Removing the“taboo” to Feel Anger

Written by: Nick Ortner

Buddha Anger QuoteI posted this quote on Facebook a few weeks ago and was glad to see it get attention because anger is important, but also taboo.

Anger is often called the ”no trespass” emotion because it feels so overpowering. We get so mad, we’re “boiling,” so enraged we “lose it.” As a result, admitting that we’re angry—even to ourselves— can feel unsafe.

To top it off, at an early age, many of us were taught that anger was a “bad” emotion. Many of us were punished for expressing anger, especially at parents and authority figures. As we got older, we were told that anger is immature, and “doesn’t solve anything.” As a result, when we do feel anger, we often push it away until finally, we unleash it in ways that wreak havoc on our lives.

Glancing at Buddha’s quote, it’s easy to get the impression that anger is “bad,” even unspiritual, but Buddha never says not to FEEL anger. He’s talking about what happens inside us when we HOLD ON TO it.

Learning to Feel Anger

There’s a HUGE difference between not holding on to anger and not allowing ourselves to feel and express it! As humans, we’re meant to experience a wide range of emotions; one of them is anger. Anger serves an important purpose, showing us where we need to turn our attention and set healthier boundaries.

When we don’t let ourselves feel anger, we can’t let it go. That’s when it turns against us, showing up as chronic physical pain, illness, low self-esteem, relationship issues, career and financial difficulties, and more.

So how can we repair our relationship with anger? And more importantly, how can we express and release the anger we do feel in a healthy and productive way?

As most of us have experienced, repressing it until we finally “let it all out” doesn’t work. In addition to risking hurting important people in our lives, after an angry outburst we’re often still angry. That just creates more problems!

Holding Back is Harmful

One day while on stage, I was reminded of how little we’re taught to express anger in a healthy, constructive way. I was tapping with a woman who was telling her story. As she shared the details of several painful events in her life, her voice grew louder and tighter. A few minutes into her story, I interrupted her to ask her how she was feeling. “Really, really angry,” she replied.

I then turned to the audience and asked who had heard the anger in her voice before she’d acknowledged it. Most of the audience raised their hands.

And that’s really the key – to let yourself feel AND express the FULL extent of your anger, but in a way that doesn’t hurt or harm anyone.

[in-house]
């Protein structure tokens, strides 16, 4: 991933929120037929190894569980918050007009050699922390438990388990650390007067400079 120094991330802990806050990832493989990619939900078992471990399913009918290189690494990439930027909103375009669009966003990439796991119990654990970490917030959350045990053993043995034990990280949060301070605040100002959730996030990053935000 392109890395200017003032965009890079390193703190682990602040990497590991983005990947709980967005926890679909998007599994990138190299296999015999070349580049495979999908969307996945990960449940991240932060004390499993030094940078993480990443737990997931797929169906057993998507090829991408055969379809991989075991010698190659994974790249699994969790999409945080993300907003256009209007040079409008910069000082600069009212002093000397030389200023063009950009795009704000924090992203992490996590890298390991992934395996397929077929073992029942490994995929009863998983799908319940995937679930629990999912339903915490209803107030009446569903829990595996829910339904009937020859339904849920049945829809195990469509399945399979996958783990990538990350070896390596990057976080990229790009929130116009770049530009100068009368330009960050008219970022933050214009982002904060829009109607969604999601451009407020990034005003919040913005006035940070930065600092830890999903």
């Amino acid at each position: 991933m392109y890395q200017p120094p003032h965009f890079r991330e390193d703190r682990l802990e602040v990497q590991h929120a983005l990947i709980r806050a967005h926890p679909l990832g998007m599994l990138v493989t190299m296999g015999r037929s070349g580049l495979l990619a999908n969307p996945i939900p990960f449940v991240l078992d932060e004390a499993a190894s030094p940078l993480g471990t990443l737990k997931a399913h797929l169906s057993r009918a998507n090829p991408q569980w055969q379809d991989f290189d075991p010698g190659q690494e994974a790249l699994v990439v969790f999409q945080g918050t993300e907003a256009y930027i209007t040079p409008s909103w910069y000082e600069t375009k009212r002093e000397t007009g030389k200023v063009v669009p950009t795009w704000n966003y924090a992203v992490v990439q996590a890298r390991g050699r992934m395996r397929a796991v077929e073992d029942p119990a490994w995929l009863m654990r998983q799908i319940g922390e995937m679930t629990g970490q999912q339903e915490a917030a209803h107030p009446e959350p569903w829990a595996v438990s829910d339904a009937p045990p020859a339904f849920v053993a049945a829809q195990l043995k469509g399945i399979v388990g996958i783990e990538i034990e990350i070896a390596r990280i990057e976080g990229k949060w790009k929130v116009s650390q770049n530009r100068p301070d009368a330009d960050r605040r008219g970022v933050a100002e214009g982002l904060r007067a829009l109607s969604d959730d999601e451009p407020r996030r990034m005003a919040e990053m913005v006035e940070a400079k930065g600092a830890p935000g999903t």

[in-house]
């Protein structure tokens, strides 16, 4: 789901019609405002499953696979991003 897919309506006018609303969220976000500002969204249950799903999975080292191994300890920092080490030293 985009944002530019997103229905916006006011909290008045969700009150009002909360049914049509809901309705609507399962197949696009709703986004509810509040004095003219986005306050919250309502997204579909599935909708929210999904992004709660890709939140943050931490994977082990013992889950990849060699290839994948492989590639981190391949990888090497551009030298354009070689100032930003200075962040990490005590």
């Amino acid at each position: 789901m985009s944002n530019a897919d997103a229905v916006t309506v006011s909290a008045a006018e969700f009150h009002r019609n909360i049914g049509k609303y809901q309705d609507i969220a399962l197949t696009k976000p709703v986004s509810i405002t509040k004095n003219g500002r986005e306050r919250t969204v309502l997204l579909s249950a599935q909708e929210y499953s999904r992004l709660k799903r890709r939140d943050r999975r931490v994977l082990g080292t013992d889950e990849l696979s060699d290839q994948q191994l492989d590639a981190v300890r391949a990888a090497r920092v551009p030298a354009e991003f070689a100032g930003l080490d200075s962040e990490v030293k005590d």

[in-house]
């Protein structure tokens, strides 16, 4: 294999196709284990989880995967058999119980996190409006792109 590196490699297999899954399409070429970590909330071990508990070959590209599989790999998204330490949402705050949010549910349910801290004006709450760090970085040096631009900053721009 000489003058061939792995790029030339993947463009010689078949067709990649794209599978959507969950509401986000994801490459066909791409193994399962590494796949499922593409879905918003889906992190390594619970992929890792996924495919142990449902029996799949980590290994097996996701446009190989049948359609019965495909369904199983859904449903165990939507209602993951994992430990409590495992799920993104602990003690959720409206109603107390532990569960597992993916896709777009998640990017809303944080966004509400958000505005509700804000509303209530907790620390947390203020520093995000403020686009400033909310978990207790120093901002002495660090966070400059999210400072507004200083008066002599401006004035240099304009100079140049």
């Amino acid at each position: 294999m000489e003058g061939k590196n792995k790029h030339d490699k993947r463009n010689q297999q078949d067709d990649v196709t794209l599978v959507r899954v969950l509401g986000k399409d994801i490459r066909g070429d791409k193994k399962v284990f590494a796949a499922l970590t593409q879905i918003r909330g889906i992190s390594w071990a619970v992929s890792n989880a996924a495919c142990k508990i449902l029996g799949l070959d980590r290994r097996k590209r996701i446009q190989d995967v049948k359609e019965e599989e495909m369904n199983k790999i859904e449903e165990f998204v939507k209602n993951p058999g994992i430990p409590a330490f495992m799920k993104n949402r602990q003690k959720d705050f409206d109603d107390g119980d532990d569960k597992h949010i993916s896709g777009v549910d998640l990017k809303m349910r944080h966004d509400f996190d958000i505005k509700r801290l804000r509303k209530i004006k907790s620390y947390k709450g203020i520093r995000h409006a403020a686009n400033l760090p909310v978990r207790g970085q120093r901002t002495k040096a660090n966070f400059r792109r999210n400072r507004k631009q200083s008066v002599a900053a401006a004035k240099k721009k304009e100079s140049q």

Toward that end, I wanted to share this powerful 4-step exercise[W1]  for releasing anger:

1.     Think of something, or someone, or some situation, towards which you feel angry, and give your anger a number from 0 – 10, with 10 being the angriest you could possibly feel. This doesn’t have to be a major issue – it could be the driver who cut you off in traffic this morning. The important thing here is to hone in on a person or event that sparked your anger.

2.     Next, give yourself permission to really feel your anger. Don’t worry about whether your anger is “justified” or “acceptable.” Just let yourself feel its full force.

3.     As you’re feeling your anger, begin tapping through the points, beginning at the Eyebrow point. (You can skip the Karate Chop point and setup statement for this exercise.)

Note: If there’s a story you want to tell or a memory that’s running through your head, speak it out loud as you tap through the points.

Also, if you want to say something to someone or imagine punching, kicking or even throwing something at someone, imagine yourself doing that as you keep tapping. This is your time to let the floodgates of your anger open, so really go for it. Just make sure you have plenty of space around you, so no one, including you, gets hurt. J

4.     Keep tapping until the intensity of your anger is significantly lower, no higher than a 3, even when you think about the situation or person who made you so angry in the first place. It’s important that you fully release your anger, so you can become familiar with that experience. That also helps to train your brain that it’s safe to feel anger.

(If you’re new to tapping, click here to watch a quick video on how to tap.)